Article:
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I have an image that is 1024x1024 and is divided into 4 quadrants: image with four quadrants

I would like to shrink this image down such that quadrant 2 is 256x256 and mask out, or hide, the other 3 quadrants such that it is only visible on the page. Like this:

resized masked image

How can this be done? Is it possible with pure CSS or is js needed along the way?

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3 Answers

up vote 3 down vote accepted

Assuming the browsers you're targetting (FF4+, IE9+, Safari 4.1+ Chrome 3+) can use the background-size CSS property, then you can do this in CSS alone:

.bg {
    background-image: url(http://i.stack.imgur.com/HQaif.jpg);
    background-repeat: no-repeat;    
    background-size: 203%;
    background-position: top left; 
    width: 256px;
    height: 256px;  
}

If you remove the red keyline between each section then the size property can be made 512px and it would make the calculation easier, should you need to resize again in future.

Example fiddle

More information on background-size

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Very interesting. It would, however be good to support IE8 I would suppose as well. Do you have a js adaptation that would help that aspect out; otherwise this is a really clean solution. –  ylluminate Jan 19 '12 at 9:04
    
You could use Modernizr (modernizr.com) which is a javascript library which adds CSS3 and HTML5 features (including background-size) to older browsers. –  Rory McCrossan Jan 19 '12 at 9:07
    
Super news, thanks. So simply including modernizr should do the trick or do I need to take any additional steps for this to work properly on, particularly, ie8? –  ylluminate Jan 19 '12 at 9:17
    
IIRC you just need to add the script to your page. The documentation will have full installation instructions though. –  Rory McCrossan Jan 19 '12 at 9:20
    
I have a twist to this now. It turns out that the background-image url needs to update every minute. I have this covered for img tags in the app already; is there a way to do what you have above but for the actual image being in the img tag vs in the css background-image`? –  ylluminate Jan 19 '12 at 21:15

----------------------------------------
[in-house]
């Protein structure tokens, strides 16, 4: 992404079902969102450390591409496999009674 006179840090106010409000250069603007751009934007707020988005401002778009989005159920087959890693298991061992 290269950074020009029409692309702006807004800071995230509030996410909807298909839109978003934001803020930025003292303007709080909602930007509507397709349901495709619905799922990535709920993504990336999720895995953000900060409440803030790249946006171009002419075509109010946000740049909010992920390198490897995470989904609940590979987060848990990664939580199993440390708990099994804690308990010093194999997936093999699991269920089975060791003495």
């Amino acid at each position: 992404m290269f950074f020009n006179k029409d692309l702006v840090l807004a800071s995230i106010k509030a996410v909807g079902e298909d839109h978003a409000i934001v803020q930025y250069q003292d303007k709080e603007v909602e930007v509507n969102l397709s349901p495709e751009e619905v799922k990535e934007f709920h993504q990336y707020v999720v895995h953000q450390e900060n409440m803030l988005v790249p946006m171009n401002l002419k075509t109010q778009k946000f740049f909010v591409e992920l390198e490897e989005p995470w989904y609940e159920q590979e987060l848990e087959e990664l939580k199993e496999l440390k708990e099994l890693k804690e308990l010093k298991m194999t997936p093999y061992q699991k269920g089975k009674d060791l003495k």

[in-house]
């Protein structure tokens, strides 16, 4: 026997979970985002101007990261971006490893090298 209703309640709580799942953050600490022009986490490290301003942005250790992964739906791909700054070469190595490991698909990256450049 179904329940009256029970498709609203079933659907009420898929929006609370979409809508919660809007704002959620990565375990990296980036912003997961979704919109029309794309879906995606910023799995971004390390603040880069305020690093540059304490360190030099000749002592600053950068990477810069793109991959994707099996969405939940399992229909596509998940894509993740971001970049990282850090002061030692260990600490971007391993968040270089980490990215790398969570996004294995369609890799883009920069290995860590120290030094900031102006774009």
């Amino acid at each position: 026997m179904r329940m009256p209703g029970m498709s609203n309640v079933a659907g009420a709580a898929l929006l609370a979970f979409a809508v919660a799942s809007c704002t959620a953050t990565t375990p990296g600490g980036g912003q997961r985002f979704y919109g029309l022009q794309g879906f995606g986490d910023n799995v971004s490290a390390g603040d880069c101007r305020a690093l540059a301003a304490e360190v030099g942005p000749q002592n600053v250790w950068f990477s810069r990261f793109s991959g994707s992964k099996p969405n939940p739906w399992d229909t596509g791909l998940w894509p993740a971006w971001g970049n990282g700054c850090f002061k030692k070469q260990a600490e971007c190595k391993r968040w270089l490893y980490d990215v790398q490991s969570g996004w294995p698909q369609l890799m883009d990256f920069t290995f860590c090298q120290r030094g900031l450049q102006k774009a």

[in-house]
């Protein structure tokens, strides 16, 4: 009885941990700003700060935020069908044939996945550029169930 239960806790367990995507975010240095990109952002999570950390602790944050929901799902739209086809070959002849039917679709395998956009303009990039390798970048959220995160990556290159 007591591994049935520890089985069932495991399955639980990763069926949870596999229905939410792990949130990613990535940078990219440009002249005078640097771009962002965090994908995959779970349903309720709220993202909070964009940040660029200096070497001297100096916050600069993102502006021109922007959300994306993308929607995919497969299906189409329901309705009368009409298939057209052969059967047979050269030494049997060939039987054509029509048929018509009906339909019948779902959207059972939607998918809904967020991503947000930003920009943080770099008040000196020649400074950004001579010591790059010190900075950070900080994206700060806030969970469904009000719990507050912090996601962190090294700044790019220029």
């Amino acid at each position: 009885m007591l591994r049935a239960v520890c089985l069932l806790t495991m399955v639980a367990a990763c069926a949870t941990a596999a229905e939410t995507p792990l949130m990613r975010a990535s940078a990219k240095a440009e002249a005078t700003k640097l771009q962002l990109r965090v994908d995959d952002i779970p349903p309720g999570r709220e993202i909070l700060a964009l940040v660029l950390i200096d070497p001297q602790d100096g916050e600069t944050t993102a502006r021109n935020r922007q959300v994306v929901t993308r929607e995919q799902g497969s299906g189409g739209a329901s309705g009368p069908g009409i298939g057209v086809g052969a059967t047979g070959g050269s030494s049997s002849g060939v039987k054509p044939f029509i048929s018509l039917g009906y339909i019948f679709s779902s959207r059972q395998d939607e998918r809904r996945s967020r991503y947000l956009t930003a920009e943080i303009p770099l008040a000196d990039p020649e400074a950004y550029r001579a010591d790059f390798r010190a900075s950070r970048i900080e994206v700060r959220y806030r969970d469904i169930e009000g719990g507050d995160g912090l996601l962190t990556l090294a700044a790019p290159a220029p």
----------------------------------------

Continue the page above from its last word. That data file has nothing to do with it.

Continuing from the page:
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UPDATE: added JS and new HTML

JS

$(document).ready(function() {
    $('#dyna').change(function() {
        $('#myBox').attr('class', 'box quad' + $('#dyna').val());
    });
});

HTML

<select id="dyna">
    <option value="1">1</option>
    <option value="2">2</option>
    <option value="3">3</option>
    <option value="4">4</option>
    </select>
<div id="myBox" class="box quad1"></div>
<!-- if manually, change the "quad" class number accordingly-->

CSS

.box{
    background:url('http://i.stack.imgur.com/HQaif.jpg');
    width:512px;
    height:512px;
    background-size: 200%;
    background-repeat:no-repeat;
}

.quad1{
    background-position: 0% 0%;
}

.quad2{
    background-position: 100% 0;
}

.quad3{
    background-position: 0 100%;
}

.quad4{
    background-position: 100% 100%;
}

you may add javascript to dynamically change the "quad" class (quad1 to quad4)

see in action: http://jsfiddle.net/EMKHJ/3/

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However this isn't scaling the appropriate quadrant down though from what your example shows... –  ylluminate Jan 19 '12 at 9:19
    
oops, forgot the scale part. i'll update –  Joseph the Dreamer Jan 19 '12 at 9:23
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You can assign the image as a backround image to an element and use background-position: 0px -30px; for example to display that portion of the image. Basically you define the height and width of the element to the size of the quadrant you want to use and then move that quadrant to be visible using the css background-position: property.

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This is an example of common usage of sprites and it does not resize/scale the image. –  Stefan Jan 19 '12 at 9:00
    
This won't shrink down the image. The background of the section to be displayed would be cropped. –  Rory McCrossan Jan 19 '12 at 9:00
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